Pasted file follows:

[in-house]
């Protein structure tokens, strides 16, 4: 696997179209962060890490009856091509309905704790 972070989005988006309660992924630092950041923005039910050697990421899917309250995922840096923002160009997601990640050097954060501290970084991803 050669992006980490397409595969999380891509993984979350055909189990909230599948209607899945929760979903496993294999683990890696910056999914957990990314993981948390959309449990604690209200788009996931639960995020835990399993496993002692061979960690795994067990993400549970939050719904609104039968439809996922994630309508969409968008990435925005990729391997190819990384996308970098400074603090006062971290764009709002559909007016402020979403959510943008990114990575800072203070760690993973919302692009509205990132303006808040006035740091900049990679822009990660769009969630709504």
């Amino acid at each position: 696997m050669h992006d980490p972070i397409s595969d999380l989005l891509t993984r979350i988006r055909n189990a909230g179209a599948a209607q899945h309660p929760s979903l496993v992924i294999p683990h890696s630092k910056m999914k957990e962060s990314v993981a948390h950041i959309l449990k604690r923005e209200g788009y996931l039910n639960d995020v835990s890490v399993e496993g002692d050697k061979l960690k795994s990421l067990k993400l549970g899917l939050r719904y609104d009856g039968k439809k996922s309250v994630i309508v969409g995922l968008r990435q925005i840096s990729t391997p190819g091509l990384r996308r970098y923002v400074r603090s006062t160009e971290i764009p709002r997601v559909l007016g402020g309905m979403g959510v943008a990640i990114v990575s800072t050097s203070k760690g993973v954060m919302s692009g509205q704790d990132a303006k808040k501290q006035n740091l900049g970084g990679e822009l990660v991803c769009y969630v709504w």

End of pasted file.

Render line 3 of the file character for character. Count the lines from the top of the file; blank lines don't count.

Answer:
């Amino acid at each position: 696997m050669h992006d980490p972070i397409s595969d999380l989005l891509t993984r979350i988006r055909n189990a909230g179209a599948a209607q899945h309660p929760s979903l496993v992924i294999p683990h890696s630092k910056m999914k957990e962060s990314v993981a948390h950041i959309l449990k604690r923005e209200g788009y996931l039910n639960d995020v835990s890490v399993e496993g002692d050697k061979l960690k795994s990421l067990k993400l549970g899917l939050r719904y609104d009856g039968k439809k996922s309250v994630i309508v969409g995922l968008r990435q925005i840096s990729t391997p190819g091509l990384r996308r970098y923002v400074r603090s006062t160009e971290i764009p709002r997601v559909l007016g402020g309905m979403g959510v943008a990640i990114v990575s800072t050097s203070k760690g993973v954060m919302s692009g509205q704790d990132a303006k808040k501290q006035n740091l900049g970084g990679e822009l990660v991803c769009y969630v709504w």